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A RISING TIDE LIFTS ALL BOATS

Passengers are already flocking back to cruise ships

The cruise ship Carnival Miracle sits in the fog at the port of the Long Beach during the outbreak of the coronavirus disease
Reuters/ Mike Blake
Rough seas.
  • Oliver Staley
By Oliver Staley

Business & culture editor

Published Last updated on

If ever there was an event to discourage vacationers from booking cruises, it should have been the Covid-19 pandemic. Passengers got sick, ships were stranded, and the industry stumbled badly in its response.

Yet despite a bruising 14 months, industry leader Carnival is feeling buoyant (sorry). While the company is still losing billions—it’s burning through $500 million a month so far this year—bookings for 2022 are ahead of 2019’s bookings, Carnival executives said on a conference call with analysts and investors today. And its not just discounting: Pricing for 2022 cruises is higher than for 2019 as well.

“There’s a lot of pent-up demand out there and we feel very good about our overall position,”  David Bernstein, Carnival’s CFO, said on the call.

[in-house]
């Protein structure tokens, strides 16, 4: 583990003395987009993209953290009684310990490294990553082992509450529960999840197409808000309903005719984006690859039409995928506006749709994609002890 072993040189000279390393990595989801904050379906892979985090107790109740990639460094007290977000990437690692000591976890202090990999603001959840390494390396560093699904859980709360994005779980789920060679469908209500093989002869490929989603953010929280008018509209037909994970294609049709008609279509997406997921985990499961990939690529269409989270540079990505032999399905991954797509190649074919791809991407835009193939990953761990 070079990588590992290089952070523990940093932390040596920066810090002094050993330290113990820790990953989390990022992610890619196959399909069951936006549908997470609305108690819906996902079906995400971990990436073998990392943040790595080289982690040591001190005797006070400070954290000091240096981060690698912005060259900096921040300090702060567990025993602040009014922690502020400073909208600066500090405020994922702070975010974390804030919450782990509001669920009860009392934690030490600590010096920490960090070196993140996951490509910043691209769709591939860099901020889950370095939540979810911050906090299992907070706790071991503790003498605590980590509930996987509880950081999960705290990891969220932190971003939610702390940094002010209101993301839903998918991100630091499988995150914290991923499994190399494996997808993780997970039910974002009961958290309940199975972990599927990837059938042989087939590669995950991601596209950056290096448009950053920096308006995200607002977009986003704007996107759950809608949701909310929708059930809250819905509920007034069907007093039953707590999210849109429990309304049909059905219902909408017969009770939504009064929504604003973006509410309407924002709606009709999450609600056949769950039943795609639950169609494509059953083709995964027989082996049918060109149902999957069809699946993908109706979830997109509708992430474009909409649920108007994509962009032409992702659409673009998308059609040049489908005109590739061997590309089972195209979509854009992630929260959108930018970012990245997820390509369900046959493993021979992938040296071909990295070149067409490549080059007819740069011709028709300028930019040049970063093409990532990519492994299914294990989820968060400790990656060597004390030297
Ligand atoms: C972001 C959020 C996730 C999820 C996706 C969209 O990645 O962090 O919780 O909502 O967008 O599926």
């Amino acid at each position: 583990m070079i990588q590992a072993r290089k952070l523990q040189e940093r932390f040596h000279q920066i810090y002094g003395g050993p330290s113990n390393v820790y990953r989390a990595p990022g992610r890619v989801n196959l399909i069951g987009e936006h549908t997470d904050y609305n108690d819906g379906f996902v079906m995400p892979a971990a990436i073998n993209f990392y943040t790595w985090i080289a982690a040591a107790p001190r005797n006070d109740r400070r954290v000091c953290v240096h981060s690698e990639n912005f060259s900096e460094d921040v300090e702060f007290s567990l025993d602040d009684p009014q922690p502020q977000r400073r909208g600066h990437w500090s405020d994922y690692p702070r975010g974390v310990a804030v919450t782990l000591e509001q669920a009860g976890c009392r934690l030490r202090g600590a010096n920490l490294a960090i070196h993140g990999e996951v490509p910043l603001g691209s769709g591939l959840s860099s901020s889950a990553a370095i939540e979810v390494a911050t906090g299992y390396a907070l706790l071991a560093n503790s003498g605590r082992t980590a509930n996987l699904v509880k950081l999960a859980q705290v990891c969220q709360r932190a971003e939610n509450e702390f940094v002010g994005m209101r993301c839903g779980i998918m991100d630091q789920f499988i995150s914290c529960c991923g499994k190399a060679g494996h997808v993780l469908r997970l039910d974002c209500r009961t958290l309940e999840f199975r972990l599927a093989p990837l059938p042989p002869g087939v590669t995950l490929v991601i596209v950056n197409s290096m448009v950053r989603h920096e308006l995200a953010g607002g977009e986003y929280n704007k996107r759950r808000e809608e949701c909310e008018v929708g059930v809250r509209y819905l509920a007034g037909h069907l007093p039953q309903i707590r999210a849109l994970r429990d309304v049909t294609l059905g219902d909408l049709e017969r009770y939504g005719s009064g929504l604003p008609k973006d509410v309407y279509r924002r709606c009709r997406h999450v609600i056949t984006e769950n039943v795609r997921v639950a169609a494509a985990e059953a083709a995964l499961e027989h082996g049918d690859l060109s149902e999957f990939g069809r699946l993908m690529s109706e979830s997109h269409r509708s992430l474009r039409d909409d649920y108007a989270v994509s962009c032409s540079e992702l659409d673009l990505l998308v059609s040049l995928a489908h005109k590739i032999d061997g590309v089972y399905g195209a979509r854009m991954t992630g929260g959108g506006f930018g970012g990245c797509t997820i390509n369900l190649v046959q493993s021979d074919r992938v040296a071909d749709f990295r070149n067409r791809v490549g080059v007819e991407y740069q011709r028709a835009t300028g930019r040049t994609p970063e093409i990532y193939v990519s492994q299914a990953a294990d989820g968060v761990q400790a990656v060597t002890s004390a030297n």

The thirst for cruising isn’t limited to Carnival or the US, either. Domestic cruises on Cunard and Viking departing the UK are selling out in record times. A 2023 world cruise—a 180-day voyage that starts at almost $50,000—on Oceania Cruises sold out in a day.

Even first-time passengers are eager to take a cruise

In an industry-sponsored survey taken in December, 74% of former cruise passengers said they were likely to return in the next few years. Perhaps more surprisingly, 58% of international vacationers who had never taken a cruise said they were willing to try one. Whatever negative image the industry suffered in 2020, it clearly hasn’t resonated with the vacationers. While it may have seemed far-fetched in the darkest days of the pandemic, its seems the industry has a chance of surpassing its 2019 record of 29.7 million passengers next year.

Of course, to get to 2022, the industry has to survive 2021 first. Cruise ships have been barred from sailing from US ports by the Centers for Disease Control and Prevention since March of 2020, leading Royal Caribbean to schedule voyages departing from ports in the Bahamas and Barbados this summer.

After a lawsuit filed by Florida governor Ron DeSantis, a US federal judge ruled the CDC can no longer enforce its orders starting July 18. If 95% of passengers and crew are vaccinated, the ships can sail even sooner. Carnival CEO Arnold Donald says it’s planning a cruise leaving Miami July 4.

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